In conclusion he said that change was the only constant, stressed the importance of the Health and Wellbeing Board, said that there was a constant focus on interagency working and that the footprint (meaning the population a hospital served) would be changing.
Cllr Green spoke about the partnership work and referred to his role as a hospital governor. He asked in regards to a cottage hospital why a large footprint was required to provide a quality service? Mr. Richards replied that a sufficient population base with the right amount of patients was required for a higher quality of outcome. He said unlike decades ago that general physicians were not employed now by a District General Hospital. Instead doctors were cardiologists, gastroenterologists, specialist diabetic doctors etc. Even in cardiology, doctors focussed on certain types of heart conditions. In order to keep up their level of expertise these doctors needed to see numbers of patients that were more if a hospital served a population of greater than 250,000 for example the Wirral and Cheshire population. Wirral and Cheshire share a renal and dermatology service. Looking at specialist cardiology, there had to be a balance between access to services at a local level and quality of service. In this area the vast majority were seen in an outpatient setting.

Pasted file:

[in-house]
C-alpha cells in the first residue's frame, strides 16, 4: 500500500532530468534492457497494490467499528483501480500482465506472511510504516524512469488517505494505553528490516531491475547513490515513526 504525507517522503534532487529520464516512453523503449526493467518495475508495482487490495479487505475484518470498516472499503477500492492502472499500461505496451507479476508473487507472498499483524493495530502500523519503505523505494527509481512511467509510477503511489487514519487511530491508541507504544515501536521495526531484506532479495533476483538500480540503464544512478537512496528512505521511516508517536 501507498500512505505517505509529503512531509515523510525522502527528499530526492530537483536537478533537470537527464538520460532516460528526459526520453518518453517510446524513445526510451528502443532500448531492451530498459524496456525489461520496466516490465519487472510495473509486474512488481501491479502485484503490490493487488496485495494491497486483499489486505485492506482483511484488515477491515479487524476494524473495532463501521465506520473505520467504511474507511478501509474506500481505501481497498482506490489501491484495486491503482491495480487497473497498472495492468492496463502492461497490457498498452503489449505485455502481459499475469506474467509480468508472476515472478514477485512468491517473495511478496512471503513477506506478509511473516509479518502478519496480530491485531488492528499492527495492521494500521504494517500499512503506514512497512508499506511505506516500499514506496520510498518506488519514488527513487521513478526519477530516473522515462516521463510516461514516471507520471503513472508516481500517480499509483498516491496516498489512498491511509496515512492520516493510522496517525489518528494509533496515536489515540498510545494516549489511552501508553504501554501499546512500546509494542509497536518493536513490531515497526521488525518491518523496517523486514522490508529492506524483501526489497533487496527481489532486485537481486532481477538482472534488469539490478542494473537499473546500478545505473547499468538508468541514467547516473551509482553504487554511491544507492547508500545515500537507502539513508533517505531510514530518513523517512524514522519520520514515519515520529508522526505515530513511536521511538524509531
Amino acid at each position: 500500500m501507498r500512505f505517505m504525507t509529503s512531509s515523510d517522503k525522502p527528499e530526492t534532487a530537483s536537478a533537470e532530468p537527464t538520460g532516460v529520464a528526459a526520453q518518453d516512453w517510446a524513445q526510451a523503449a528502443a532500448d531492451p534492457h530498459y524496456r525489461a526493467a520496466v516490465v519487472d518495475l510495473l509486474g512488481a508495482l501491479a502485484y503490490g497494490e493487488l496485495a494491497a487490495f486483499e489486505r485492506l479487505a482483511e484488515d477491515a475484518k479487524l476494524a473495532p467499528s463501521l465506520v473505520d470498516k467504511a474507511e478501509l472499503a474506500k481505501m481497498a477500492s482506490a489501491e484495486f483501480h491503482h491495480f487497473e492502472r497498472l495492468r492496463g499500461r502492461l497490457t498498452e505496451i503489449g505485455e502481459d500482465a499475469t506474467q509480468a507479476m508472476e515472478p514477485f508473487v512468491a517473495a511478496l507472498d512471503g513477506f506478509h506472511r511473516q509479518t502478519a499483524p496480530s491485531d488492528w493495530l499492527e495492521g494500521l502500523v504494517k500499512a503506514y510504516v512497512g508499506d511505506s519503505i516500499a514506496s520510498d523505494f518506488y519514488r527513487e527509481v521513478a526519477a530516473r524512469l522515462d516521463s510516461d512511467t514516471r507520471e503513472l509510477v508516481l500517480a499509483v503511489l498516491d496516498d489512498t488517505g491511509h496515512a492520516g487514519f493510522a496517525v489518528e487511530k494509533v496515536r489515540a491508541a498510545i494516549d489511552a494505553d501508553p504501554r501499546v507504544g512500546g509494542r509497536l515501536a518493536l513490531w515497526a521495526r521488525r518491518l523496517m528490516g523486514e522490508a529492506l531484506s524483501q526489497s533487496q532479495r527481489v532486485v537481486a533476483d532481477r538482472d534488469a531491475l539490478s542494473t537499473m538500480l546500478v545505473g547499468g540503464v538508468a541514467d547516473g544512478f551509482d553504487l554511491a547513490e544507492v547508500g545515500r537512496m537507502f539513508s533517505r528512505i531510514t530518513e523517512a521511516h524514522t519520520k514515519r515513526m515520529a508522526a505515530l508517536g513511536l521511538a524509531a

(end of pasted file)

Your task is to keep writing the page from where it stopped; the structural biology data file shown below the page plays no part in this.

Cllr Rennie asked about the high number of stillbirths reported in the media and what WUTH was doing about this. The answer was that they employed CHKS to compare their clinical data to a peer group of other hospital trusts of a similar size. WUTH was in the top quartile and the issues they were not performing as well on compared to other trusts were organisational things. For example the length of hospital stays and their rates of day cases were lower. He said the Maternity Hospital was in the top 10.